On Monday January 24, 2022, the U.S. Supreme Court decided to take up the Students for Fair Admissions v. Harvard College and Students for Fair Admissions v. University of North Carolina cases, both affirmative action cases concerning the admission processes and policies of private (Harvard) and public (University of North Carolina) universities. The Harvard case went through a trial and review by the 1st U.S. Appellate Court whereas the University of North Carolina (UNC) case has not been reviewed by the 4th Circuit Court of Appeals.
These cases combined will be taken up in the 2022-2023 Supreme Court term and focus on the 2003 decision in Grutter v. Bollinger involving the University of Michigan Law School. The majority had ruled that race may be used to achieve a diverse student body, but it must be part of a holistic examination of a student applicant and must be narrowly tailored to achieve the diversity goal. In that case, Chief Justice Burger questioned the validity of the statistics pointing out in a descent that it appeared that the selection was a quota system. The percentages of those applied by race were very close to the ones who were accepted and eventually enrolled in the school. Quota systems are discriminatory and illegal under the law.
In both cases, Students for Fair Admissions (SFFA) argued that Asian Americans are penalized for their race, to the benefit of less-qualified Black or Hispanic applicants. They generally have higher scores but are treated differently than others who apply. More specifically, in the Harvard case, they argued that that the Supreme Court in the Grutter decision improperly afforded “broad deference to university administrators to pursue a diversity interest” and endorsed “amorphous and unmeasurable” racial objectives. “Unsurprisingly then, universities have used Grutter as a license to engage in outright racial balancing,”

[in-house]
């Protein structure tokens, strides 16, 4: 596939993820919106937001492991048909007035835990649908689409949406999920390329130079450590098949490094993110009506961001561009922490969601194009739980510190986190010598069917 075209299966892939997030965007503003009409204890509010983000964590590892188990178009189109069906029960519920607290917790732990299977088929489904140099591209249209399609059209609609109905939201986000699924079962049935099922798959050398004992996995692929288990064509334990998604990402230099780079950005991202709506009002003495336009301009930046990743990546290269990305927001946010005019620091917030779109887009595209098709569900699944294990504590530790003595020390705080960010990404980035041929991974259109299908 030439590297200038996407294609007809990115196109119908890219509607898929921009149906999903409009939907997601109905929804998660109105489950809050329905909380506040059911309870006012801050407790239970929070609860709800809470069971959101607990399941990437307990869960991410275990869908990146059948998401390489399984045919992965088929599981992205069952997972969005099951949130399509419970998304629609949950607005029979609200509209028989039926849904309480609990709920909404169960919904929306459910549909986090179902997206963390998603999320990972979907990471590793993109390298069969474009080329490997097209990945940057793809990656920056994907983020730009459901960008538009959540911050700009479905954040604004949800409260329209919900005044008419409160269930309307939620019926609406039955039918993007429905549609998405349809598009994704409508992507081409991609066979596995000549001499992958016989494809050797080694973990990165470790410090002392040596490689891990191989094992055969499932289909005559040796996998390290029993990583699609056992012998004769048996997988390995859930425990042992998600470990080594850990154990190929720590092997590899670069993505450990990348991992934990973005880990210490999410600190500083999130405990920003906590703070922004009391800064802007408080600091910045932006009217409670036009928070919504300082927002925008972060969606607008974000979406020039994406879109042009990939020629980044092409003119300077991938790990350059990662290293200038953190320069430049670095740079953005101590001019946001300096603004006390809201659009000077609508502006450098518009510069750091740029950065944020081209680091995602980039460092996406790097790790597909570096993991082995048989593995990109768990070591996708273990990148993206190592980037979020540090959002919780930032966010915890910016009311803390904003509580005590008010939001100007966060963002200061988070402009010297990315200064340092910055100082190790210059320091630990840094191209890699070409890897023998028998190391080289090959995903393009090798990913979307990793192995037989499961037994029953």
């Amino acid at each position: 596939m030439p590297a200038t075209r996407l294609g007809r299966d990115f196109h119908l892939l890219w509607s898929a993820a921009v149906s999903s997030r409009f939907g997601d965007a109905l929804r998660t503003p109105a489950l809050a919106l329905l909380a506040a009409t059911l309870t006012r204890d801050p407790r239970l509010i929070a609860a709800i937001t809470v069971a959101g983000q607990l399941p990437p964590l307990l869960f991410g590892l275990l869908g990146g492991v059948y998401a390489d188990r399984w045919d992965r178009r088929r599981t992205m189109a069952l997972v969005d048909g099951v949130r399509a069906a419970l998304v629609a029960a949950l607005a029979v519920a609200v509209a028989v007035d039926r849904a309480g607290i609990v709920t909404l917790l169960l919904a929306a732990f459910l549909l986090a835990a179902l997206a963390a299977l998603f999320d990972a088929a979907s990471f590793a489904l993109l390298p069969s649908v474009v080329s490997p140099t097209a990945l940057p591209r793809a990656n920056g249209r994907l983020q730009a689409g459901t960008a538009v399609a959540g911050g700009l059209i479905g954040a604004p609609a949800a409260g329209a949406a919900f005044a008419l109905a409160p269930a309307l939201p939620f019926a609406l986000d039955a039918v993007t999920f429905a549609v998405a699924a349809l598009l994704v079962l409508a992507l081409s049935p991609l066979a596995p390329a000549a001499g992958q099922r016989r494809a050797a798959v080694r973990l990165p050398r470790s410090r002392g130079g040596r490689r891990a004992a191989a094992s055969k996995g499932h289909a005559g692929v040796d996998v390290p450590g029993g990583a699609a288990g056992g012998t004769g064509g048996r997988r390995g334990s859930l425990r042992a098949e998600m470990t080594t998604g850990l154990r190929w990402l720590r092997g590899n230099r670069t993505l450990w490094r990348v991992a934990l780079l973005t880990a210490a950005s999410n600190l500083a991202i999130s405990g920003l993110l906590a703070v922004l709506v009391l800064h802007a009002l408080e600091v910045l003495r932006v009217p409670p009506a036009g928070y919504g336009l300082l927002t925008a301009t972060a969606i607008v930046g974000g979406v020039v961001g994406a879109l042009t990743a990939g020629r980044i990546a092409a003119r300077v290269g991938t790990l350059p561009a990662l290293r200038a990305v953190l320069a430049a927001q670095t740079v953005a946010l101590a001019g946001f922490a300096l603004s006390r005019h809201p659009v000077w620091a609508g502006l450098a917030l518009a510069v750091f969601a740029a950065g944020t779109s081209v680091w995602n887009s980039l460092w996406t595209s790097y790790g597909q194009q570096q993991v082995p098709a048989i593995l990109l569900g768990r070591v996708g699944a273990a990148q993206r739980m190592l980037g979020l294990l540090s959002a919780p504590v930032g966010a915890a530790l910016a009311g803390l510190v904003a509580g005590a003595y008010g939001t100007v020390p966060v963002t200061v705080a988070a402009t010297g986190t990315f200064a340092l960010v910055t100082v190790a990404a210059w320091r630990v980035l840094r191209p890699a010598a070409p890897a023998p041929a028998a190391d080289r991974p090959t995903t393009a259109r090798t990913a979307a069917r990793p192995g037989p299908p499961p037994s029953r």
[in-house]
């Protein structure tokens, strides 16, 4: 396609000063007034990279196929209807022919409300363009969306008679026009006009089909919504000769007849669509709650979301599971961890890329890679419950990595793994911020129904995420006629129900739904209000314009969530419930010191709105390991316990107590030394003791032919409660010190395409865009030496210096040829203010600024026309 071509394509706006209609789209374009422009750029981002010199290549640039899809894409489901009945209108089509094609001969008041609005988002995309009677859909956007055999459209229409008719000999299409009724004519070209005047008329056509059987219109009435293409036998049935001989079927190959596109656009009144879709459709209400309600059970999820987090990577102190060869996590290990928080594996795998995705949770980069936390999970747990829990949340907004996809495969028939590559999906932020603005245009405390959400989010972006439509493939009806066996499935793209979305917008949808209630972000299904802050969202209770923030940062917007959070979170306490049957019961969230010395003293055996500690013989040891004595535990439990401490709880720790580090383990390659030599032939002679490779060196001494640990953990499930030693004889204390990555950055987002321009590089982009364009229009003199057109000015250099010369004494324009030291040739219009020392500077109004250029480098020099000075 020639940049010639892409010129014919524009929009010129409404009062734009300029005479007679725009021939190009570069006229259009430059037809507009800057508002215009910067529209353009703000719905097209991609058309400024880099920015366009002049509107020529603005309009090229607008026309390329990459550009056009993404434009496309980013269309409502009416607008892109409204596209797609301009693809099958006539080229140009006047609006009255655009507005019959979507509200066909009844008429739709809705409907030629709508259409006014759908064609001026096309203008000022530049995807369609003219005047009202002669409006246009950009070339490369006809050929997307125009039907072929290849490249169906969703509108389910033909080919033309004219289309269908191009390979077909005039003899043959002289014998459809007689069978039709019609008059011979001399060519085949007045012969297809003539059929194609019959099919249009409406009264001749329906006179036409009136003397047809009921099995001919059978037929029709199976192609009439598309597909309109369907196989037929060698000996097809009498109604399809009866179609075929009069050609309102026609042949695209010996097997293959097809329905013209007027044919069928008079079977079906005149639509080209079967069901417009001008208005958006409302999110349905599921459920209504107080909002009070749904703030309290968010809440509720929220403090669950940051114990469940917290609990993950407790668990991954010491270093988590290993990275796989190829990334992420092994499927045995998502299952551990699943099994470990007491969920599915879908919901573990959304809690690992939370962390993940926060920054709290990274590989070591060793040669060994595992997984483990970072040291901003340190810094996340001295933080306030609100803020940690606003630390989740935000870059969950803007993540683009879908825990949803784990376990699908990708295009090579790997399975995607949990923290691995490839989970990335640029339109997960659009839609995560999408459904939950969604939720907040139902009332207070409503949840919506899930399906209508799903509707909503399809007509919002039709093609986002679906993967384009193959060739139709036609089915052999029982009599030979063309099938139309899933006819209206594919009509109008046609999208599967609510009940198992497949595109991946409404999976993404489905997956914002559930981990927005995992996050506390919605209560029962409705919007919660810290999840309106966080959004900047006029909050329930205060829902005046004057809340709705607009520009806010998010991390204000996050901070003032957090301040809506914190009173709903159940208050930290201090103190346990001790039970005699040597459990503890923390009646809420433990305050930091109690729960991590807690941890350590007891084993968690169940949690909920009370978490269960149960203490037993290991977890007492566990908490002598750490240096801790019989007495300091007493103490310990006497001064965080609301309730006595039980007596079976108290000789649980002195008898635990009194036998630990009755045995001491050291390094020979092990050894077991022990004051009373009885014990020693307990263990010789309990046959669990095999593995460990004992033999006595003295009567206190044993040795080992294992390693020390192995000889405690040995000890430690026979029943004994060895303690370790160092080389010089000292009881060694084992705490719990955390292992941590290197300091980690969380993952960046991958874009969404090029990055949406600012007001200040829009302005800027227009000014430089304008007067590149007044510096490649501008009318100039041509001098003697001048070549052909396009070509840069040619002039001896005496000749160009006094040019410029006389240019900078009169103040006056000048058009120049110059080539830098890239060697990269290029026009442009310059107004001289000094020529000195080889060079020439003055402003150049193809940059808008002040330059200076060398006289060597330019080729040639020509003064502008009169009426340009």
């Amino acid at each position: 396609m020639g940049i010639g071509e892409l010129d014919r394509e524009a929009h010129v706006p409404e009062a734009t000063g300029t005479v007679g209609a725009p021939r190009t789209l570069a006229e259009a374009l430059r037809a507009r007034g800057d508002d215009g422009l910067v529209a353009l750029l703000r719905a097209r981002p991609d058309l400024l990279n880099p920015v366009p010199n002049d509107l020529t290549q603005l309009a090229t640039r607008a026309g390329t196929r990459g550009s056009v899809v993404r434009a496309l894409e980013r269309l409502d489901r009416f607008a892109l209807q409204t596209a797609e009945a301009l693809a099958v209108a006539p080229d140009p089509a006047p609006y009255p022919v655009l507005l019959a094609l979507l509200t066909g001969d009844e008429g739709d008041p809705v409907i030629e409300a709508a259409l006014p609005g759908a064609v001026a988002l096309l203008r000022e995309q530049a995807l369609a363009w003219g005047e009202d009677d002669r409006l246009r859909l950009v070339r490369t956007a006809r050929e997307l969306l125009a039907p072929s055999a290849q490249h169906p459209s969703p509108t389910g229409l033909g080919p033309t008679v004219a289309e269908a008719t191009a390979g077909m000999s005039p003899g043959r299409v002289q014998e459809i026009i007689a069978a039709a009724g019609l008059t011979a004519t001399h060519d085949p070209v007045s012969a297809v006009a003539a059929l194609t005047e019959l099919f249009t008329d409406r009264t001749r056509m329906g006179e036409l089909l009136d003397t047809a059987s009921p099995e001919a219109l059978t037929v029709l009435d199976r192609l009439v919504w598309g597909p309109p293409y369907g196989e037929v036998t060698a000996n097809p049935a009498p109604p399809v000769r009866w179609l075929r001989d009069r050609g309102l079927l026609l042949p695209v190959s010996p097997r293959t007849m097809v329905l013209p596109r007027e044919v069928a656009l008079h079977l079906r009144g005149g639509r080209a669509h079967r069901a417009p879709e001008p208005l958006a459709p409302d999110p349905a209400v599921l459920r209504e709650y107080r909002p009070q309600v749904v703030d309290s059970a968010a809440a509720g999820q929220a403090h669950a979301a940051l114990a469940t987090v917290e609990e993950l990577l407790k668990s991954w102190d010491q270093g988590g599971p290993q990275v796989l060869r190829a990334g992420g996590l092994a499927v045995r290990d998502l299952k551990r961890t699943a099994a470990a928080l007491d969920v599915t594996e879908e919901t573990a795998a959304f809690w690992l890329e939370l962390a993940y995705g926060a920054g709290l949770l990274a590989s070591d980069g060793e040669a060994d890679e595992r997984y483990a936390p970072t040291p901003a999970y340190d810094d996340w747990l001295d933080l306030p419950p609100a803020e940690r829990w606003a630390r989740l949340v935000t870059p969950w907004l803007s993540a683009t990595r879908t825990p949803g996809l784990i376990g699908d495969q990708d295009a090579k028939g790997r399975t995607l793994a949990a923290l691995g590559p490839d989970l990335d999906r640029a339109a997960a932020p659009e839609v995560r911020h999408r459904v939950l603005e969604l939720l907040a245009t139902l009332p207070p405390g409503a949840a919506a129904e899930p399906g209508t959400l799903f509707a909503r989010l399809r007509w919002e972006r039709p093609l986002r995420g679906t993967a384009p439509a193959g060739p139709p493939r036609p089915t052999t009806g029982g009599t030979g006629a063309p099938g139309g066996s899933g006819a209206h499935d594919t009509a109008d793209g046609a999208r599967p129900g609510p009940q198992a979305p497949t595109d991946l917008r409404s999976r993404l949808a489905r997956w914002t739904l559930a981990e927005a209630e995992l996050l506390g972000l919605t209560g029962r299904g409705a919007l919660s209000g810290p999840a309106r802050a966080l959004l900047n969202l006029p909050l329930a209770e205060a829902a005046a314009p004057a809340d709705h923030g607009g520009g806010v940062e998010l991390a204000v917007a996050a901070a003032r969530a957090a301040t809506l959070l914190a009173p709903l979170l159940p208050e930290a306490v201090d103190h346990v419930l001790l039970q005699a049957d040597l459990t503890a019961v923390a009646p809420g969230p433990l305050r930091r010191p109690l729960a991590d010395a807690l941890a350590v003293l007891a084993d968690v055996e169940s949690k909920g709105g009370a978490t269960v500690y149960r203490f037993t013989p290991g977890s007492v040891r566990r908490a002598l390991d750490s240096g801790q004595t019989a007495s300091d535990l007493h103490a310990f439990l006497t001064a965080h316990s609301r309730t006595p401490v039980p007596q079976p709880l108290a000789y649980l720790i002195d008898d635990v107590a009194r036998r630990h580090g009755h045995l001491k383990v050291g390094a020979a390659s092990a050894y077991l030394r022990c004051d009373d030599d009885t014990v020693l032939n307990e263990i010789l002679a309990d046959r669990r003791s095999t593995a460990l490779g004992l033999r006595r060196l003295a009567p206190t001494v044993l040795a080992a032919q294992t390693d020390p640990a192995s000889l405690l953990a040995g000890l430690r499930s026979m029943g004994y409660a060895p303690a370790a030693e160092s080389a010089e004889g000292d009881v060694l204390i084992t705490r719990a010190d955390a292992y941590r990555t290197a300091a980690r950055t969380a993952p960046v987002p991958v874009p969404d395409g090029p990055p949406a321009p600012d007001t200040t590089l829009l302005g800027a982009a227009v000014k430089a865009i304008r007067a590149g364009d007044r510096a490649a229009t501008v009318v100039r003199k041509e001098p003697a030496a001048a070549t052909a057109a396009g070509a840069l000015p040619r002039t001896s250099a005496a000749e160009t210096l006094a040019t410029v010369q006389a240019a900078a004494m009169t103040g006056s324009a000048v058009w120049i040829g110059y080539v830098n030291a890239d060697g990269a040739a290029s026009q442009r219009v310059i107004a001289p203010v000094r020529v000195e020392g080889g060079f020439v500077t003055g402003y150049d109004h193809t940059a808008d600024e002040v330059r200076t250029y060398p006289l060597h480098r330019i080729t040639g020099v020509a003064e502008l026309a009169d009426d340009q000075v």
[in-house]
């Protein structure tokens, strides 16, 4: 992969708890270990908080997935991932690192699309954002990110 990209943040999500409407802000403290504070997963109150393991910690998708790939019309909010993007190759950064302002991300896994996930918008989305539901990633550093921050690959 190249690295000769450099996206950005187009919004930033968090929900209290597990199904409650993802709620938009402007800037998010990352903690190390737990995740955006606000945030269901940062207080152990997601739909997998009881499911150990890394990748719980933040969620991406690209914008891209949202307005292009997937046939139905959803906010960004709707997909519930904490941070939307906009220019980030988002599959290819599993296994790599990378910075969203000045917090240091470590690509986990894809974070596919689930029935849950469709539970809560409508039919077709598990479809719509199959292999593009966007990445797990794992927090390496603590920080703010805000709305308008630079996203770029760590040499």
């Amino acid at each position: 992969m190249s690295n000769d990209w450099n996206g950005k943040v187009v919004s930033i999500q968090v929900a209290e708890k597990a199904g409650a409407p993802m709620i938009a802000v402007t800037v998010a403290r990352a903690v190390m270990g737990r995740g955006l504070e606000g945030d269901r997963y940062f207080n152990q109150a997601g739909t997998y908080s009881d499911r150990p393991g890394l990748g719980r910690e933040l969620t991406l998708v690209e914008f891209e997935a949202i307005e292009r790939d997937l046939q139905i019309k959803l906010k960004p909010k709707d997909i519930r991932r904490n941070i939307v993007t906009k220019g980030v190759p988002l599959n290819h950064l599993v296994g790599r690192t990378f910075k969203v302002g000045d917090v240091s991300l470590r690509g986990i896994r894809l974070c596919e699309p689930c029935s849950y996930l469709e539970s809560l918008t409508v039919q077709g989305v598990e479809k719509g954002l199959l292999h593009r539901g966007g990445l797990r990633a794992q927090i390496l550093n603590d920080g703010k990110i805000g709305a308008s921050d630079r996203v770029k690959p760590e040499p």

Harvard stated that race is used only as a "tip" or a "plus factor" in a narrowly tailored way in order to achieve on-campus diversity and the benefits that flow from it. According to Harvard’s website, Harvard’s freshman class is roughly one-quarter Asian American, 16% Black, and 13% Hispanic. “If Harvard were to abandon race-conscious admissions, African-American and Hispanic representation would decline by nearly half,” the school told the court in urging it to stay out of the case.
In the UNC case, SFFA stated that “[l]ike Harvard, UNC rejects any race-neutral alternative that would change the composition of its student body, even if those alternatives would improve overall student-body diversity. But public schools have no legitimate interest in maintaining a precise racial balance, and they have no compelling interest in preventing minor dips in average SAT scores.”
North Carolina responded to the petition for review by the Supreme Court by stating that “[m]ore than 40 years ago, this Court adopted a framework for the lawful use of race in university admissions. The record here, developed after an eight-day bench trial, shows that the University of North Carolina at Chapel Hill has faithfully adhered to that framework.”
Admissions officers see a possible disparate impact issue by the fact that just admitting students with the best grades or only taking those with top SAT or ACT scores (both neutral on its face), students would lose opportunities whose schools had limited course offerings or who couldn’t afford expensive test-prep programs, many of them minority dominated school districts.
However, the Supreme Court, in granting cert, may be signaling that the Grutter case will be overturned. The last university affirmative action ruling was the Fisher v. University of Texas at Austin case in 2016. It was a 4-3 decision written by Justice Anthony Kennedy and supported by Justice Ruth Bader Ginsburg. With the make-up of today’s Supreme Court, affirmative action at least in the university level may be taking its last hurrah. Erwin Chemerinsky, dean of the University of California, Berkeley School of Law, called it "overwhelmingly likely" that at least some justices agreed to hear these cases with the idea of bringing about sweeping change to the admissions processes.
Source: The National Law Review 1/24/22, The Wall Street Journal 1/24/22, Employment Law 360 1/24/22, Yahoo News 1/24/22